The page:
promote growth. The only losers will be those who want to
hide behind national barriers to stifle competition and
short change issuers and investors. If we can get this
Directive through on time, as I think we will, Europe, its
financial markets, investors and citizens will all be

Next Steps: Reconciliation

13. (SBU) DG Internal Market officials have said that they
want to try to find a consensus on the pre-trade
transparency issue. The timing for this will be early next
year. In December, the Council will transmit its common
position on the ISD to the Parliament. The Parliament will
have three months to respond. Early February would be the
time to try to forge a better outcome, according to these

14. (SBU) This is easier said than done. While wordsmithing
might be possible, to get a new text passed by Parliament
will require an absolute majority vote by all
Parliamentarians - 316 in favor. As the earlier text had
passed by only a small margin, this could be difficult.
Should the Parliament fail to muster enough votes, the text
would remain as agreed by the Council. The other option
would be for Parliament to vote down the entire proposed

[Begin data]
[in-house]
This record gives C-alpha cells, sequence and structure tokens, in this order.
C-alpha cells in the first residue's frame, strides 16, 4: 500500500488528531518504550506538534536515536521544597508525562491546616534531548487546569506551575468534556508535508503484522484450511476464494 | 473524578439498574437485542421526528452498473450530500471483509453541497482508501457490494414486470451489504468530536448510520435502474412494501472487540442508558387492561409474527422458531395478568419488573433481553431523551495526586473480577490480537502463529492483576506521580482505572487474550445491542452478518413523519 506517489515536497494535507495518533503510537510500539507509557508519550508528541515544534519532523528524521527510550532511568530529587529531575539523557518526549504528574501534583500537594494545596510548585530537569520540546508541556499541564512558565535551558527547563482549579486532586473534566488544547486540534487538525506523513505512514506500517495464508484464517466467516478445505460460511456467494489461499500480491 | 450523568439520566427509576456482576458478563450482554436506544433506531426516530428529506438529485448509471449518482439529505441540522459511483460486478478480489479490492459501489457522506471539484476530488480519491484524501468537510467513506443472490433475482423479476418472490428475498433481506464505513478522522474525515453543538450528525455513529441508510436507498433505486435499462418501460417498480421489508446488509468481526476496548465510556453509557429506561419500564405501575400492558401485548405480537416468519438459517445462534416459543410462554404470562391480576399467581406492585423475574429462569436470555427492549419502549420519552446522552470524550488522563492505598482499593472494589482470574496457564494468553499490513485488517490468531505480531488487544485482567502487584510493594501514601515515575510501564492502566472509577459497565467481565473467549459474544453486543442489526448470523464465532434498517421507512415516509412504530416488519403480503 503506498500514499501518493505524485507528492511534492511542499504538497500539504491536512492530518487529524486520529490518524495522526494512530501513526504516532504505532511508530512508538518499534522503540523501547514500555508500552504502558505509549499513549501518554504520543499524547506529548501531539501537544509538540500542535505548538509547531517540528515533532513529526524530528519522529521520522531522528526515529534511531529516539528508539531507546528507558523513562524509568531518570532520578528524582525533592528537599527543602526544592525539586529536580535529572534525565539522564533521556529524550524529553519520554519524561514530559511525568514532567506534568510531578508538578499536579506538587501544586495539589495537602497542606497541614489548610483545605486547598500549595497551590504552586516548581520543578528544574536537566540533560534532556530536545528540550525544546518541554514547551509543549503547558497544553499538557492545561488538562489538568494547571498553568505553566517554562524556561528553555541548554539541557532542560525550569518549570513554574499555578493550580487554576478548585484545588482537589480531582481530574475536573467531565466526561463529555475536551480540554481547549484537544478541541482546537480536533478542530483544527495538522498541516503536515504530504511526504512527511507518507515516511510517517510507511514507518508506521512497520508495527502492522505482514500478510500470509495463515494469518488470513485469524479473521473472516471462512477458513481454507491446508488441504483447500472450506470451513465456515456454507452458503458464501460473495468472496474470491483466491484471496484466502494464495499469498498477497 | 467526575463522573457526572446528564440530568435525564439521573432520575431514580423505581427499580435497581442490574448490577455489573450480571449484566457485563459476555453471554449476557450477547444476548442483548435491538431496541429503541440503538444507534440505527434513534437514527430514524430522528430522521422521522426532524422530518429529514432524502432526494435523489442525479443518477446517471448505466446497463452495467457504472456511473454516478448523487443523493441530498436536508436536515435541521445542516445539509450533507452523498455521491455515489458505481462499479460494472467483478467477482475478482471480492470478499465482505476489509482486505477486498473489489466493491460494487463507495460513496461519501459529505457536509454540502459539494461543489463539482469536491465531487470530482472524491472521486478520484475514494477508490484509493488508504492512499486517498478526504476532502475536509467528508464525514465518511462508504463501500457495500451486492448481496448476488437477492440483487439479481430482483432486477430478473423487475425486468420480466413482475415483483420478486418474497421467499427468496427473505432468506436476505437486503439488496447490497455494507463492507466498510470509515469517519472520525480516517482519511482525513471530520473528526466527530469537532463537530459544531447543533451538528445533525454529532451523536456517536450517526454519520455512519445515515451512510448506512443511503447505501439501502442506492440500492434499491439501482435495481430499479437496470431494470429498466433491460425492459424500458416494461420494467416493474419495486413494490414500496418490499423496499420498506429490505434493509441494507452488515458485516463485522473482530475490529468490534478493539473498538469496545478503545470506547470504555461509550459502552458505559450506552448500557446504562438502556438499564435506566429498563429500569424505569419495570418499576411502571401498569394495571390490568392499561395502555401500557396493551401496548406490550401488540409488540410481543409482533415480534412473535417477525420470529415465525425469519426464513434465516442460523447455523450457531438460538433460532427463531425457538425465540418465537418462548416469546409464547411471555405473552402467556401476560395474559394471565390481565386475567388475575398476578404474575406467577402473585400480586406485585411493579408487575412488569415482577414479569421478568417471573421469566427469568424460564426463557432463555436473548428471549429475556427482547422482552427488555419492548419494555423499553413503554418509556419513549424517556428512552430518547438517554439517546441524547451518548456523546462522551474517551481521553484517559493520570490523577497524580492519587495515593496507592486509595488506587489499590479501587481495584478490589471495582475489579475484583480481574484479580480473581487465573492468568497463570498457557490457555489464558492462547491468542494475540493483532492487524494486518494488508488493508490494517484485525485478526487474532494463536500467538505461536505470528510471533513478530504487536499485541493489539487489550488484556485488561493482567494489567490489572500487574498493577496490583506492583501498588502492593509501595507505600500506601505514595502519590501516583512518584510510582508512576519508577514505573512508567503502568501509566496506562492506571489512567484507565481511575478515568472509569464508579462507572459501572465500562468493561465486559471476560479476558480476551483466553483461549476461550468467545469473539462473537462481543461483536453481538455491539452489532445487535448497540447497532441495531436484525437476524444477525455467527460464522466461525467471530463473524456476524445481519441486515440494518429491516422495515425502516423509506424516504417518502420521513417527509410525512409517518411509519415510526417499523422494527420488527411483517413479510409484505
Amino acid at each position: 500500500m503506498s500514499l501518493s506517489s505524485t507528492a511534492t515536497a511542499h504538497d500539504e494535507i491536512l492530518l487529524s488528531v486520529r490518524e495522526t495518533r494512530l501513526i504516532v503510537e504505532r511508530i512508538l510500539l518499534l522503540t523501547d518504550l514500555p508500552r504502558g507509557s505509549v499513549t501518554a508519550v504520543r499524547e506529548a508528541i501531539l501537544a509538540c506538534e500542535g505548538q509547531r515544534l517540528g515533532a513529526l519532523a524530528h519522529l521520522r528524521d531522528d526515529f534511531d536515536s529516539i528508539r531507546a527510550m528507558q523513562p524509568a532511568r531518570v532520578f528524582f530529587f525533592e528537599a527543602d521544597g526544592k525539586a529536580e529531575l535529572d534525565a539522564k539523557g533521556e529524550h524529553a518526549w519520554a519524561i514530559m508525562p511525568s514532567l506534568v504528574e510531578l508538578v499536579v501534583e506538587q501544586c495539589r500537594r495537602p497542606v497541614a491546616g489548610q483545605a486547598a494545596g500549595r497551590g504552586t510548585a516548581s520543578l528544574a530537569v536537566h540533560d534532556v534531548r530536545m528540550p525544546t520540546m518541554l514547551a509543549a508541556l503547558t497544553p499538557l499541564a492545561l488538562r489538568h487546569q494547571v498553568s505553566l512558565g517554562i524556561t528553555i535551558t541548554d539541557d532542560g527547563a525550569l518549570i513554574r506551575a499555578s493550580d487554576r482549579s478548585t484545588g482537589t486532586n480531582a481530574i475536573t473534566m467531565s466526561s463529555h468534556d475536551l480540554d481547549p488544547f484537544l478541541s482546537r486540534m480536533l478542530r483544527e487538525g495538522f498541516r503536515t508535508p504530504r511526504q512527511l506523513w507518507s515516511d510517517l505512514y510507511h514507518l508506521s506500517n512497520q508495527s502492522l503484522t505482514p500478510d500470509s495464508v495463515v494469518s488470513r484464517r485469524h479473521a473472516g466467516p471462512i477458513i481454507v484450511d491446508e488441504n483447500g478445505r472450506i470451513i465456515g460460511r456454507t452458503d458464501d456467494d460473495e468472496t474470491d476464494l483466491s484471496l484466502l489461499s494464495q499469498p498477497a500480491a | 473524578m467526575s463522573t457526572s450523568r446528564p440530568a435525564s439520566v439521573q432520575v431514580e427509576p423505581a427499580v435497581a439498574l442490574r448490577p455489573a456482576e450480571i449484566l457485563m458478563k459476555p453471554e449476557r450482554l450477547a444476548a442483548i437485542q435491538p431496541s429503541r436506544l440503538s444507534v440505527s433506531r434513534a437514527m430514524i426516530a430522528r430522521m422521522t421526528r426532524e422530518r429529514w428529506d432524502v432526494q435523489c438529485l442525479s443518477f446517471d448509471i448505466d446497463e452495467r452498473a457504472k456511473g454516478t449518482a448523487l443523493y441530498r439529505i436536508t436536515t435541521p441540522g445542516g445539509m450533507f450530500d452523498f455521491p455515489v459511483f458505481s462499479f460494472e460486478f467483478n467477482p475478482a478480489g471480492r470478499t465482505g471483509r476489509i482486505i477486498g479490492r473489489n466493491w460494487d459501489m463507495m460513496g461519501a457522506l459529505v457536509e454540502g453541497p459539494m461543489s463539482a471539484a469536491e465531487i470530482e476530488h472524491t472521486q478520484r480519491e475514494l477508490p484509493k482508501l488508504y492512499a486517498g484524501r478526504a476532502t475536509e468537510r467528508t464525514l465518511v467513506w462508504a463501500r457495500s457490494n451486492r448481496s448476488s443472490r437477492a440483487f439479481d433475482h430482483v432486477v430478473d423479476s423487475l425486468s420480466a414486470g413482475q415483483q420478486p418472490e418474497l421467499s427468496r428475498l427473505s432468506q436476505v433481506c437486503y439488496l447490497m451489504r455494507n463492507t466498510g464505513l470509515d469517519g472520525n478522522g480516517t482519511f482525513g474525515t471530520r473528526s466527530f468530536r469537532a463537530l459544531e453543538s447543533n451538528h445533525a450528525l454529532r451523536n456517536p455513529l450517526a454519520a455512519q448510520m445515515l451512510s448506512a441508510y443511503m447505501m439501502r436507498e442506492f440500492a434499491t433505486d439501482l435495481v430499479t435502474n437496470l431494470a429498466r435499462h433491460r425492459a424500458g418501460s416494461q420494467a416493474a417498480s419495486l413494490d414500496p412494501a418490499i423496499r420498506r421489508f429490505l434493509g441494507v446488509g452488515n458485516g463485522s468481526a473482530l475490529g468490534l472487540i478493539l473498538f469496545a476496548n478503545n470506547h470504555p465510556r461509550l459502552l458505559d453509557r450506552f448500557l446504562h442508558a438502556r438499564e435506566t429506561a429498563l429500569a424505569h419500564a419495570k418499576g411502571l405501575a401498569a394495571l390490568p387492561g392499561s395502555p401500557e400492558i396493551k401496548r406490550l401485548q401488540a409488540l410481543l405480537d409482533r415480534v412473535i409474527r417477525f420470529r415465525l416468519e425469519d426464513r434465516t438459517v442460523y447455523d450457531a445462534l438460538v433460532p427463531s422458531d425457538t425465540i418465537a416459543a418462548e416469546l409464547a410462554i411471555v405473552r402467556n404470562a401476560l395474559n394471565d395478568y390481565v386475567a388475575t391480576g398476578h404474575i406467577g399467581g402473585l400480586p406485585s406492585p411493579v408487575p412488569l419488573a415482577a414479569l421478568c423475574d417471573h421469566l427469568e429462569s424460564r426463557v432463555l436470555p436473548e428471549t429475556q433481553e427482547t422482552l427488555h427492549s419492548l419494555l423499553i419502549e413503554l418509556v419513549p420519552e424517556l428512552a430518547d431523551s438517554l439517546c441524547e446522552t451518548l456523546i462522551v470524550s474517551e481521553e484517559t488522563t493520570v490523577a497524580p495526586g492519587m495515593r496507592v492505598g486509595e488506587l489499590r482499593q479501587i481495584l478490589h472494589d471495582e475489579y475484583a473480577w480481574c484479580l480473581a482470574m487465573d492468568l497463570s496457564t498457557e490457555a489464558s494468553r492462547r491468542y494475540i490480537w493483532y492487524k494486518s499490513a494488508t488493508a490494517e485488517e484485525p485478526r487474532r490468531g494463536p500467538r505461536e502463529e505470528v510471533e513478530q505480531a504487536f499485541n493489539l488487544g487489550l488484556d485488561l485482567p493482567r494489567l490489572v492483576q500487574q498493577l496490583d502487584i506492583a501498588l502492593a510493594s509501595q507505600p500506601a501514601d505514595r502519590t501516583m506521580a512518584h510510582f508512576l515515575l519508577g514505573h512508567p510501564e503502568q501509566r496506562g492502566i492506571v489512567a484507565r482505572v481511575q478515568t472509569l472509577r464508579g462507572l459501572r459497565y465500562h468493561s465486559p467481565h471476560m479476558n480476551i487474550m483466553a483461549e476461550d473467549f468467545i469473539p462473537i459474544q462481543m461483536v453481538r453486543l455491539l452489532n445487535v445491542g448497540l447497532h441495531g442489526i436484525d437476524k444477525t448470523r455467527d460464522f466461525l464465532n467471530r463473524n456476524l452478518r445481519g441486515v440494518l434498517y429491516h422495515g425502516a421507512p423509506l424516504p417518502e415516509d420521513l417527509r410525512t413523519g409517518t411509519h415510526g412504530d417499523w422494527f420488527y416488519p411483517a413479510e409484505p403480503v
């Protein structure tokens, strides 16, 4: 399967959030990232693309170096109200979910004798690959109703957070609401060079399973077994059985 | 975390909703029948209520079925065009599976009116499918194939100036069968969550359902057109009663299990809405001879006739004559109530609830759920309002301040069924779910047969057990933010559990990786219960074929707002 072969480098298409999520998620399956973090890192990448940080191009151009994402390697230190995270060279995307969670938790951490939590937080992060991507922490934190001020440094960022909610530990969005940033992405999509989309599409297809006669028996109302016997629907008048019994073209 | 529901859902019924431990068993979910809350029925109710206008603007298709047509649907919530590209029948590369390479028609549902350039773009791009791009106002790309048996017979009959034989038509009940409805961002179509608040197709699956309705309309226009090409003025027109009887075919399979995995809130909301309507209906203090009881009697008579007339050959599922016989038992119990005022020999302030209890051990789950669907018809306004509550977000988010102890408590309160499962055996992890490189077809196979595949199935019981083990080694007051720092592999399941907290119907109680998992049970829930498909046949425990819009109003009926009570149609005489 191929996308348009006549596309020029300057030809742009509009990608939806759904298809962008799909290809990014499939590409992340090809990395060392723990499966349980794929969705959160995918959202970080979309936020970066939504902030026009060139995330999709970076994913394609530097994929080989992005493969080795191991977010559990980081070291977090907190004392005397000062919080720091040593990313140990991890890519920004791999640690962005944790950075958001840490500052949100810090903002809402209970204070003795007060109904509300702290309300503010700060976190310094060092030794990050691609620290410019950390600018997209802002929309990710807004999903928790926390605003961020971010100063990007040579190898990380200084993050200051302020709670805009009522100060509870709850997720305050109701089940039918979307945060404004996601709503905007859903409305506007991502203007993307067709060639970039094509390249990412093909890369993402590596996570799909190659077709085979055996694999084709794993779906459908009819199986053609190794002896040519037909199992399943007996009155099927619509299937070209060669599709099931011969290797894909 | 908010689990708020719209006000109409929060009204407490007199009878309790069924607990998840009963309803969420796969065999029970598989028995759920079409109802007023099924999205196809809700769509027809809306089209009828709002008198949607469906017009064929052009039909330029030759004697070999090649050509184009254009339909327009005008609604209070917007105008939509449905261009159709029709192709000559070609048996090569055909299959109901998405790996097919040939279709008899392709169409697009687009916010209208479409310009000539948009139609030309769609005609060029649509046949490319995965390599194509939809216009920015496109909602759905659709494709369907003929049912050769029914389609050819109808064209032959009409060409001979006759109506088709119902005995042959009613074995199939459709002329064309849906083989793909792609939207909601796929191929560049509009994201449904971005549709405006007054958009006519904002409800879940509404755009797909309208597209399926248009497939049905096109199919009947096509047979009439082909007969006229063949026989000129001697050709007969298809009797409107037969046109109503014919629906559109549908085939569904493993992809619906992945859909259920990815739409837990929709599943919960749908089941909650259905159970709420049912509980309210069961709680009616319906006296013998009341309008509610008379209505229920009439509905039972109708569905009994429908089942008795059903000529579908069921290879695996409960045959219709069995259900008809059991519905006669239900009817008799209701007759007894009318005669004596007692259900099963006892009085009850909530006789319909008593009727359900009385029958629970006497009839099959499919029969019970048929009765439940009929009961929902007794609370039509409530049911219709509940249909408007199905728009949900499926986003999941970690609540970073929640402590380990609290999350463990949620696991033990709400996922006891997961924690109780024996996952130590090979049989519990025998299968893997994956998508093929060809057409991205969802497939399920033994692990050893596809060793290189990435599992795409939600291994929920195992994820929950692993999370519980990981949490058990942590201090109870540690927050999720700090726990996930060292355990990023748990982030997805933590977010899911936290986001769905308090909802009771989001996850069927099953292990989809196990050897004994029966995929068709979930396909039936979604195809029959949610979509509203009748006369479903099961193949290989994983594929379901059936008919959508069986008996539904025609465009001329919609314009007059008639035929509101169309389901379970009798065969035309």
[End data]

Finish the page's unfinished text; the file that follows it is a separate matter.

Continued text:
revision to the ISD.

The Heart of the Matter: Efficient Markets

15. (SBU) The objective of the EU's Financial Services
Action Plan (FSAP) is to further integrate EU financial
markets. Each European national market has developed its
own system. As noted above, internalization is prevalent in
the UK. Channeling all sales through a stock exchanges is
common on the continent. The Commission's stated objective
in the ISD is to regulate trade execution venues without
stifling the competition between them. The Commission
acknowledged that the "one size fits all approach" won't
work. Let the market sort it out.

16. (SBU) The proposed revision to the ISD would lift the
concentration rules on the continent, so all trades would
not have to be channeled to stock exchanges. Rather, the
investor could chose whether to use a dealer that trades on
an exchange or one that deals on the basis of its own in-
house trading book. Member States agreed. The question
then became on what conditions internalization would be
permitted. It was here where the compromise was struck in
the Council.
17. (SBU) This, however, comes back to the question the
Commission couldn't answer, finding one approach to fit all.
A concern is that by restricting or increasing the costs of
London operations, investors would lose as higher costs are
pushed on to them. Liberalizing restrictions on the
continent could induce more competition. However, it is
questionable whether firms would make the necessary
investment to exploit this opportunity that is unfamiliar to
their market place. So it is not clear that merely reaching
an average between the most liberal and the most restrictive
markets is a good outcome for market efficiency. Again,
letting the market sort it out could be a better approach.

18. (SBU) One Commission official asserted that the